Private equity investing is often described as a superior alternative to public equity investing with studies citing private equity’s historical outperformance vis-a-vis the S&P 500 Index. However, these studies frequently do not adjust for issues such as 1) appropriate benchmark selection, 2) current market valuations, 3) illiquidity, and 4) high fees. Additionally, when studies have examined the performance of impact investing private equity, historic returns have actually underperformed S&P 500 index. For these reasons, we believe that a small cap1 public equity strategy with value and ESG integration may be a viable alternative to private equity investing particularly when it comes to the area of private equity impact investing.
Private Equity Overview
Private equity funds typically invest directly in private companies or acquire public companies to take
them private. These funds are typically structured as partnerships in which a general partner manages the fund and makes investment decisions while the limited partners are passive investors in the fund. Private equity can take many forms, with options ranging from venture capital investments in start-up companies to highly levered buyouts of public companies. Fund managers typically seek to buy companies with the use of leverage, replace existing management, improve profitability, and then sell or take the company public at a higher valuation than they originally paid. Each private equity fund holds a number of individual portfolio companies and a typical fund exists for around a decade. General partners are compensated based on total assets managed and the amount of money they earn for their limited partners.
Academic studies claim that private equity has generated historical total returns 3.0% to 5.0% higher than a large cap equity index such as the S&P 500.2 However, these statistics leave out a number of important factors that may make public market investing a more attractive and more accessible avenue, particularly in the current investing environment.
Concerns for the Private Equity Investor
Benchmark Selection & Historical Returns
Private equity investors typically purchase portfolio companies with debt and then subsequently pay down this debt throughout their holding period. While this strategy creates attractive tax advantages, it also makes returns more volatile. Given such high leverage, the typical private equity investment does not look like your average S&P 500 company.
Nonetheless, the returns of private equity funds are often compared favorably to the returns of the S&P
500. However, as discussed in “Performance of buyout funds revisited?”3, the S&P 500 is an inappropriate benchmark for private equity funds which typically contain small, highly levered companies. Instead, the author argues that it is more appropriate to compare the performance of private equity funds to a small cap index (such as the Russell 2000 or, in the author’s case, the Dimensional Fund Advisors U.S. Small Cap Value Fund). After adjusting the benchmark, the paper notes that private equity funds underperform by 1.2% annually. Further, after adjusting for both the benchmark and the leverage of the individual portfolio companies, private equity funds in this study actually underperformed a small-value index used by researchers by 3.1% annually.4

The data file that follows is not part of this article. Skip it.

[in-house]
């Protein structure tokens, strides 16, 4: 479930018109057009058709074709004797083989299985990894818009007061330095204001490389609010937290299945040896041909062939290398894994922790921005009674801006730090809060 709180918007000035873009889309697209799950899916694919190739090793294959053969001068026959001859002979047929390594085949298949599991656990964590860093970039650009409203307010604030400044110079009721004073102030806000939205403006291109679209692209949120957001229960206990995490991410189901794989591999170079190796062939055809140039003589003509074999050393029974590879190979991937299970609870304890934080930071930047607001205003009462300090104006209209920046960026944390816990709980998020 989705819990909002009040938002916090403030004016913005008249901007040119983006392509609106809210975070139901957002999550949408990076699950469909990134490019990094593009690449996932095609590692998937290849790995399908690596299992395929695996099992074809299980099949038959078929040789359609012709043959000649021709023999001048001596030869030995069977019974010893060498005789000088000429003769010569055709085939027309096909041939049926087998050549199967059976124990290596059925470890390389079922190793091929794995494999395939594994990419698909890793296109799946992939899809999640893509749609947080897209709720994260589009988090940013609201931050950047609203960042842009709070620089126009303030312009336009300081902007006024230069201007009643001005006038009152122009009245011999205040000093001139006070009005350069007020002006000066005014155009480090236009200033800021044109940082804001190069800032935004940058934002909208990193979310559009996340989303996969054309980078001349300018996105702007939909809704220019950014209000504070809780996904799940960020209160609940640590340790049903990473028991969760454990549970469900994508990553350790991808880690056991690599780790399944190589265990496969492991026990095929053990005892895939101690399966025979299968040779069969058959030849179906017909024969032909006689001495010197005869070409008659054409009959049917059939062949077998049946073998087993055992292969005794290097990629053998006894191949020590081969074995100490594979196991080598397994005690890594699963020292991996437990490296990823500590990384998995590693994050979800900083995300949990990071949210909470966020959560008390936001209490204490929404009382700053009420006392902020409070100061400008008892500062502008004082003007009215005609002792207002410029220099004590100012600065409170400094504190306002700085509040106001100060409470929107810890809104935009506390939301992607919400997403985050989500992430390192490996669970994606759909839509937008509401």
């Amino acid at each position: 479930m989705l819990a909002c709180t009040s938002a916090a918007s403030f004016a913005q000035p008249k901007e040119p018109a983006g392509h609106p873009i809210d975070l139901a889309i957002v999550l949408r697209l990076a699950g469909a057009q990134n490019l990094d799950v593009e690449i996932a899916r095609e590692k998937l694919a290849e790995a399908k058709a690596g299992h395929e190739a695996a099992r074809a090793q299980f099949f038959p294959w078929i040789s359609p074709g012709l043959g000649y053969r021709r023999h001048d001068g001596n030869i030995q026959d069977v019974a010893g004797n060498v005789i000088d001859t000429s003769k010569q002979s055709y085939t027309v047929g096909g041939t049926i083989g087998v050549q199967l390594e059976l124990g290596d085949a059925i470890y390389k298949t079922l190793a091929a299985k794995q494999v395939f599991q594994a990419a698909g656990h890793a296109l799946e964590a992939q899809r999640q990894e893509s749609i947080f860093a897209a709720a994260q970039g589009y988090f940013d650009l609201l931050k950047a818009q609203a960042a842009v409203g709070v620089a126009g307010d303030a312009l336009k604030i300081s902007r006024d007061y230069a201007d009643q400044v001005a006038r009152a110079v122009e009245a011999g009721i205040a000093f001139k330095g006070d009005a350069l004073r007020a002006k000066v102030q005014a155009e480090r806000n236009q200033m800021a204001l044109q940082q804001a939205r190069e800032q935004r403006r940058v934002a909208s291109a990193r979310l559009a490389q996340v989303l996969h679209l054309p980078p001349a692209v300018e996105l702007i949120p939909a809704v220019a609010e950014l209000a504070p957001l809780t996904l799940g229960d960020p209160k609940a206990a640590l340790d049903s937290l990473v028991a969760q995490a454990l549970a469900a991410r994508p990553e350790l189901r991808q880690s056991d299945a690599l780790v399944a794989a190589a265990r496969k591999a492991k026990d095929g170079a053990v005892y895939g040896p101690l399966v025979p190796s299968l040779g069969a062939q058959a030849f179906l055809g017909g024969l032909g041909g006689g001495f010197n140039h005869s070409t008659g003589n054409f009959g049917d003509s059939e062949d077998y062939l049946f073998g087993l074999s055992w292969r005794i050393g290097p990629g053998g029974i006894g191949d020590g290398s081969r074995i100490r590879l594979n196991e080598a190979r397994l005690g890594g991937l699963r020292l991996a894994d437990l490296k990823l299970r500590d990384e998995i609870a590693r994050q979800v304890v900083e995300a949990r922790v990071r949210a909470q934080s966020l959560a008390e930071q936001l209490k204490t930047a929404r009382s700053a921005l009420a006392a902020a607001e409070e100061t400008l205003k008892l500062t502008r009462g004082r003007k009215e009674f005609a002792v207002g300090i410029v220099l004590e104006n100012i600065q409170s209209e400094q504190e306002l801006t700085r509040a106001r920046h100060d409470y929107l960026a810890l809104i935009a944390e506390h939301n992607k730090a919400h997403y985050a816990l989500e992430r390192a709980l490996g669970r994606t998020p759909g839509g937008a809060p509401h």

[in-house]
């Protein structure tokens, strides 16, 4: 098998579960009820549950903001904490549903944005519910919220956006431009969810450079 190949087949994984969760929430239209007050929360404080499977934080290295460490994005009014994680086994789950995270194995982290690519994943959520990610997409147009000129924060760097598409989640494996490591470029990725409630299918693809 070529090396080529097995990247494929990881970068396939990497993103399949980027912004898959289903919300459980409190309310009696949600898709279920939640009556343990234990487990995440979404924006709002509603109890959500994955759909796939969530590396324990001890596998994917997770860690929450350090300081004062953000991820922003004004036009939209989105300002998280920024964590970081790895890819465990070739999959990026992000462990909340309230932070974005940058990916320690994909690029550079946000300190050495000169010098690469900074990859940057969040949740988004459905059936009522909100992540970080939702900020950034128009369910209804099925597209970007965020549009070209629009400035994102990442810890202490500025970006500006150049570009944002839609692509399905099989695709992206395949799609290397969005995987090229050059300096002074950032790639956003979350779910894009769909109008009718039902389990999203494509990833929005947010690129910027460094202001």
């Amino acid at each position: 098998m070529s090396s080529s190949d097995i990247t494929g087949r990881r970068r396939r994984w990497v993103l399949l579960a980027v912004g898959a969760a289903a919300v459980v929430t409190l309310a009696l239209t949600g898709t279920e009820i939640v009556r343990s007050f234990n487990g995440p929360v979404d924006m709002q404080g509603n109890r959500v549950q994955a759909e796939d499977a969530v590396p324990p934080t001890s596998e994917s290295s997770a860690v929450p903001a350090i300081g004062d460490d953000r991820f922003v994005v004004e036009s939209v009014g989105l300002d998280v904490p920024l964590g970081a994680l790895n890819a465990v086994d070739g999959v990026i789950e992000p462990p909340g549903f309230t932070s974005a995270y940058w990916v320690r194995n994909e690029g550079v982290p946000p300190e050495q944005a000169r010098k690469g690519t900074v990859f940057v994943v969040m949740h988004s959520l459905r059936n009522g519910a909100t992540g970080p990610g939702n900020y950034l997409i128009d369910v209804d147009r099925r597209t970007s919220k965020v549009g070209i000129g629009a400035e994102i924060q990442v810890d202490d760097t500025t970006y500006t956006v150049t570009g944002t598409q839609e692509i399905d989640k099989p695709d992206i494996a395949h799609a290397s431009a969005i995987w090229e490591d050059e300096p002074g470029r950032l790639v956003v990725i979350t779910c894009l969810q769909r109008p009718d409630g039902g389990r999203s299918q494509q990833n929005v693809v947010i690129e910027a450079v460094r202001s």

High Asset Valuation
A key determinant in the return earned by a private equity fund is the initial price paid for each portfolio
company. As an example, a Wells Fargo study shows that funds originated in 2009 (when purchase prices were low) outperformed those funds originated in 2006 (when purchase prices occurred at a much higher level) with median fund IRRs of 13.0% and 8.0%, respectively.5
As it stands today, McKinsey reported that purchase price multiples in U.S. leveraged buyout transactions rose to an all-time high of almost 11.0x EBITDA in 2017. These acquisition multiples are well above even those for funds originating in the years prior to the Great Recession. In addition, McKinsey reports that private equity funds hold record amounts of “dry powder,” or unused capital, meaning that the committed capital chasing attractively valued companies is at an all-time high. As multiples rise in private equity purchases, it becomes harder to imagine that an already highly-valued asset will achieve an even higher multiple when its owner eventually looks to sell. Summarizing, it is our belief that the current investment environment makes it difficult to achieve the attractive returns often cited in private equity historical studies.
Private equity is an illiquid investment with funds that generally have a term of 10 years,6 and, once invested, an investor cannot get capital back except at the manager’s discretion. This lack of liquidity stands in stark contrast to the daily liquidity offered by public markets. Illiquidity might be a good reason that private equity funds should generate a better return than comparable public stocks. However, as discussed in “Performance of buyout funds revisited,” this isn’t necessarily the case.
Private equity has some of the highest fees of any asset class. Private equity firms primarily make money through both management fees, based on the size of the fund, and performance fees, based on profits generated by the fund. The management fees are most commonly in the range of 1.76% to 2.0% with performance fees typically 20.0%7 of profits once a hurdle return is achieved. These fees greatly reduce a limited partner’s net returns.
Concerns for the ESG Focused Private Equity Investor
Historical Returns on Impact Funds
According to research by Cambridge Associates and the Global Impact Investing Network (GIIN), the historical returns (as of September 30, 2018) for impact investing private funds have paled in comparison to public benchmarks such as the small cap Russell 2000 and the large cap S&P 500.8 For the impact-focused investor, private equity may not offer the return potential that so often attracts investors to the asset class.
Is an ESG Equity Strategy that Invests in Small-Cap, Levered, Value Stocks a Viable Solution?
We believe that a small cap public equity strategy with value and ESG integration may be a viable alternative to private equity investing, particularly when it comes to the area of private equity impact investing. In the public markets, an investor could pursue this strategy via mutual funds and ETFs or other investment vehicles that focus on levered small cap stocks with good ESG characteristics.
Historical Returns on Private Equity versus Small, Levered Stocks FactorResearch in conjunction with the CFA Institute recently published a study that puts data to many of the points discussed above.9 They looked at the performance of the Cambridge Associates U.S. Private Equity Index from 1988 to 2018. They then compared this performance with portfolios of “Small & Cheap Stocks” and “Small & Cheap & Levered Stocks” that they tracked over this period. This study found that in both instances, the portfolio of small cap value stocks outperformed the private equity index as seen in the chart below.
High Asset Valuation